Evangelicals with ties to "The Family" met Mike Johnson and Zelenskyy ahead of Ukraine vote

We're getting nearly a real-time look at The Family's anti-LGBTQ+ religious diplomacy in action

Published April 19, 2024 3:34PM (EDT)

U.S. Rep. Mike Johnson (R-LA) leaves a House Republican conference meeting in the Longworth House Office Building on Capitol Hill on October 24, 2023 in Washington, DC. (Drew Angerer/Getty Images)
U.S. Rep. Mike Johnson (R-LA) leaves a House Republican conference meeting in the Longworth House Office Building on Capitol Hill on October 24, 2023 in Washington, DC. (Drew Angerer/Getty Images)

This article originally appeared on TFN.

If you see evangelical House Republicans softening their opposition to military aid for Ukraine, don’t assume it’s divine intervention.

While most mainstream news hasn’t picked up on it, religious media outlets have started to notice how Russian President Vladimir Putin is waging a war on that most sacred of right-wing cows: Religious freedom.

That message is coming — with elements of truth but also an agenda — from a small but well-connected cadre of Ukrainian and American evangelicals, including prayer-breakfast leaders.

And right-wing Ukrainian evangelicals with strong ties to American counterparts just won an important ask from Ukrainian President Volodymyr Zelenskyy, right as House Republicans are considering whether to help him.

The dynamics of all this carry echoes of the “perfect” phone call in which then-Pres. Donald Trump threatened to block aid to Ukraine. Except this time it’s played out in public, for evangelical audiences, anyway.

The quiet, religious diplomacy has been bookended by two high-powered meetings, virtually unreported in the U.S., that could change the course of the war and Ukraine’s future.

One meeting involved House Speaker Mike Johnson (R-LA). That was January, in DC. The other was last week in Ukraine, with Zelenskyy himself.

Evangelical Bookends

It’s not clear how the first meeting came about. And it may have been brief, given that photos of it were taken in a hallway. But it was long enough for the Ukrainians to deliver Johnson a message.

The Ukrainians were in Washington for what used to be known as the National Prayer Breakfast, now called the NPB Gathering but still staged by the Fellowship Foundation (aka The Family). The Ukrainians planned a whole week of events around the annual breakfast.

Their meeting with Johnson was recounted on social media and in Ukrainian media, especially on platforms with a religious bent. And it appears to have been planned beforehand, because the Ukrainian Institute for Religious Freedom reported that Christian Ukrainian leaders almost three weeks beforehand agreed on the language of a joint letter to hand-deliver to Johnson.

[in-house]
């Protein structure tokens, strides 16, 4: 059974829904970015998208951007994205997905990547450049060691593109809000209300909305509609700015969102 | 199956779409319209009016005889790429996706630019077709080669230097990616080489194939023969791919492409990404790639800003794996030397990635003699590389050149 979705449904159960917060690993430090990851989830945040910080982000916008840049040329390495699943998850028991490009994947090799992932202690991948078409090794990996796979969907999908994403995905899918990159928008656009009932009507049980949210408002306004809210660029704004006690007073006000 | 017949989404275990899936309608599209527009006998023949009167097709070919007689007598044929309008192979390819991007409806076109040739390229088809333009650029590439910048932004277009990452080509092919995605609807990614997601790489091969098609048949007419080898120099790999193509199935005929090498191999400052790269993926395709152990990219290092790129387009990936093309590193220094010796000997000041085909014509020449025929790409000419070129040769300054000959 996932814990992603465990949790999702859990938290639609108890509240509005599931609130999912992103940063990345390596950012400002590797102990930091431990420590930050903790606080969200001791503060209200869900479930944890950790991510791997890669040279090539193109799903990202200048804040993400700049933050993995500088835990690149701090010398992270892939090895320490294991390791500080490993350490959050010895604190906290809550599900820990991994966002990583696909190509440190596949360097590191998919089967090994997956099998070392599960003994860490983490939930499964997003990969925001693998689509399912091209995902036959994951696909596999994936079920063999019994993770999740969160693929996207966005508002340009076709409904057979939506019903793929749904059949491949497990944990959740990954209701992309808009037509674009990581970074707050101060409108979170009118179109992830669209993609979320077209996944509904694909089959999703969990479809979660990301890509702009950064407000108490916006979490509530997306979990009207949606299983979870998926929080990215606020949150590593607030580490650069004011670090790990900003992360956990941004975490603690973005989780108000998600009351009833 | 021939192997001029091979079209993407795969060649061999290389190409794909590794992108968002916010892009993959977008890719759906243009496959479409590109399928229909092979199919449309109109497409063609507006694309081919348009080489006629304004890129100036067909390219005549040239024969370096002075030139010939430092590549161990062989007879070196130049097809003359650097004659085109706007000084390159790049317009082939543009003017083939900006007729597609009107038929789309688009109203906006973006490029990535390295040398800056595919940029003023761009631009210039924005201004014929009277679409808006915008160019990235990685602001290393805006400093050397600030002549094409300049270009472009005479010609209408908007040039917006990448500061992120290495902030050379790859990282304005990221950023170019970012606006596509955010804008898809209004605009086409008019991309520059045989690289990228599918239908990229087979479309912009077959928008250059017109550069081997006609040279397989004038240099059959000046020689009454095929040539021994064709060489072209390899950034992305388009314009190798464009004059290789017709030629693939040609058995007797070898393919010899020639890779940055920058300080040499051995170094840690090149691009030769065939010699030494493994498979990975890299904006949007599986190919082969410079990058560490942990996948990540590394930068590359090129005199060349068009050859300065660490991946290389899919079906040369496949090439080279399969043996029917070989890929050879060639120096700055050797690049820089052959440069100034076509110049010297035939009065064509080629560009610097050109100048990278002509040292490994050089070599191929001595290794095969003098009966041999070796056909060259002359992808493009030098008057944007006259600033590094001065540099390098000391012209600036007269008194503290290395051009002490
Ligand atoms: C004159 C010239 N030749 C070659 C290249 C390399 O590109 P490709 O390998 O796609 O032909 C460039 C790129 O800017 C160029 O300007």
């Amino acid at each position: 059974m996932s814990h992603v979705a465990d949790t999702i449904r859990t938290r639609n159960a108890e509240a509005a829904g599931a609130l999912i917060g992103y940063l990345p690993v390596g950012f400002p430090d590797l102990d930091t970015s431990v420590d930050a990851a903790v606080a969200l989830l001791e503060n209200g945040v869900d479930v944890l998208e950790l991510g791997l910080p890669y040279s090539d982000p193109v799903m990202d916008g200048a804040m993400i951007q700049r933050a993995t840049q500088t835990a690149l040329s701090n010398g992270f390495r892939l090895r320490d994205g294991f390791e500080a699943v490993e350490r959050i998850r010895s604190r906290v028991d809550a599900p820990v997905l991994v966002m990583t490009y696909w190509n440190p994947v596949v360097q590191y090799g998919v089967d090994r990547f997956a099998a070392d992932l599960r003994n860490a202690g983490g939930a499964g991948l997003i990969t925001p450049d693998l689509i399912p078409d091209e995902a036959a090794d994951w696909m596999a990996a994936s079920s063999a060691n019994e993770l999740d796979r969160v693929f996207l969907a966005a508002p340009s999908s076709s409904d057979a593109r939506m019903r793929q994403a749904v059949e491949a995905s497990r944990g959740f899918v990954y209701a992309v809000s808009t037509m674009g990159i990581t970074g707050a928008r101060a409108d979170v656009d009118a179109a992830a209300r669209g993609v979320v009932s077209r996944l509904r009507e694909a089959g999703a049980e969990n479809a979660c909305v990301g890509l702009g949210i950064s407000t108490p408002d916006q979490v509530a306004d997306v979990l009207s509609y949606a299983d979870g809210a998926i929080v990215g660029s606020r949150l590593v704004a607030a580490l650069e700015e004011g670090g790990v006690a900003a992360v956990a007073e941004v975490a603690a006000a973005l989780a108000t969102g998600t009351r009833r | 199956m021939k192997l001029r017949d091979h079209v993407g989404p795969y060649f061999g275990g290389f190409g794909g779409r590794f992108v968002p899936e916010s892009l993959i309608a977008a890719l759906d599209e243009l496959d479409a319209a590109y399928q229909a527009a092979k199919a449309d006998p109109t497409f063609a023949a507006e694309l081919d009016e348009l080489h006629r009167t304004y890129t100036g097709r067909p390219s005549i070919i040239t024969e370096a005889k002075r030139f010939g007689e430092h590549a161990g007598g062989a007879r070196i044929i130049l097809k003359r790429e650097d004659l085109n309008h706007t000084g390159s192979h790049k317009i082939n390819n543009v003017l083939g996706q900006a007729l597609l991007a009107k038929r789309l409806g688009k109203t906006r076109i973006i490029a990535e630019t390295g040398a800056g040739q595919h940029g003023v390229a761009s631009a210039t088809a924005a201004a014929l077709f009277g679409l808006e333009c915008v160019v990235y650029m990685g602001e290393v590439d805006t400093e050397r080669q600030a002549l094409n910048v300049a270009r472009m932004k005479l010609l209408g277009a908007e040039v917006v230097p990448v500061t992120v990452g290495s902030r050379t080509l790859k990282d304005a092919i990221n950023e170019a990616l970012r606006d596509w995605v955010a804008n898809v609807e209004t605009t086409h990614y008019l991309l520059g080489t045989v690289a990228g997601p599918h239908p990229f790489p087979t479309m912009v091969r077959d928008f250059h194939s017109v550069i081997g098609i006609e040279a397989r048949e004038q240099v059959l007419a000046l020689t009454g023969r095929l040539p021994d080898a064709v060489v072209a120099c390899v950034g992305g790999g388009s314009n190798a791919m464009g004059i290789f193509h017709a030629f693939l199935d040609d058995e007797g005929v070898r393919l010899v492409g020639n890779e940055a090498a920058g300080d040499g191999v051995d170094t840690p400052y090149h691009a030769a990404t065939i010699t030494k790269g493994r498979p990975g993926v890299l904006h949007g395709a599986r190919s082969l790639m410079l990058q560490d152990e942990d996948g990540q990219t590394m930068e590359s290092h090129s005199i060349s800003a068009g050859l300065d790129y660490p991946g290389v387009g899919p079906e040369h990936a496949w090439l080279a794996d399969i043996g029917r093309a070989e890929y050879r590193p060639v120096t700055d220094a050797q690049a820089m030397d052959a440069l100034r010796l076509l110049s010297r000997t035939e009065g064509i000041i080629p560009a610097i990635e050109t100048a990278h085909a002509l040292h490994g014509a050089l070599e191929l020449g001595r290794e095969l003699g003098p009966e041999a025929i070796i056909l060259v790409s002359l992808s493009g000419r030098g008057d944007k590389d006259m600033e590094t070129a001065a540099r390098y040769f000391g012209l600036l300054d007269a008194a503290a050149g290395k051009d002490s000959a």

Ukrainian media named four of the Ukrainians who met with Johnson, including these three clergymen:

  • Valerii Antoniuk, head of the All-Ukrainian Union of the Churches of Evangelical Christians-Baptists

  • Anatoliy Kozachok, senior bishop of the Ukrainian Pentecostal Church

  • Stanislav Nosov, president of Ukraine’s Seventh-day Adventist Church

The three clerics represent denominations explicitly evangelical or closely adjacent. They got the meeting with Johnson even though evangelicals make up only two percent of Ukraine’s population. (Last year, Johnson declined to meet with an ecumenical group of Ukrainian religious leaders whose ranks included Jews and Muslims.)

“It was important for brother Mike,” Antoniuk said, “to hear the voice of fellow believers.”

Antoniuk described the discussion in theocratic terms, calling for “friendly fraternal conversation between the two Christian nations, because both America and Ukraine are countries that are based on faith in Jesus Christ.”

The fourth man identified at the meeting was former Member of Parliament Pavlo Unguryan, a layman who may be one of Ukraine’s most influential evangelical Christians. That’s because he’s The Family’s point man in Ukraine.

Unguryan called the discussion with Johnson an “informal [meeting] among brothers in faith.”

Referring to Republicans who oppose aiding Ukraine, Kozachok reportedly said later that Johnson was “really trying to find a way out of the situation… he gives the impression of being quite open and understanding.”

The letter offered Johnson a way out. In addition to the familiar but ineffective appeals for liberty and independence, the letter proposed a new cause for Republicans: “[T]he struggle of the Ukrainian people for … freedom of religion.”

Unguryan painted the conflict for Johnson in starkly religious, almost apocalyptic terms. He said they told Johnson of the horrors brought by “Russia and other forces of darkness.”

And Unguryan gave Johnson an inventory of how these dark forces have assaulted Christianity: “[D]estroying churches, killing and persecuting pastors and priests, kidnapping children and raping babies.”

The religious-freedom rationale in that letter arose again last week, in the second high-level meeting, this time in Ukraine. And that rationale came from some of the same people who offered it to Johnson.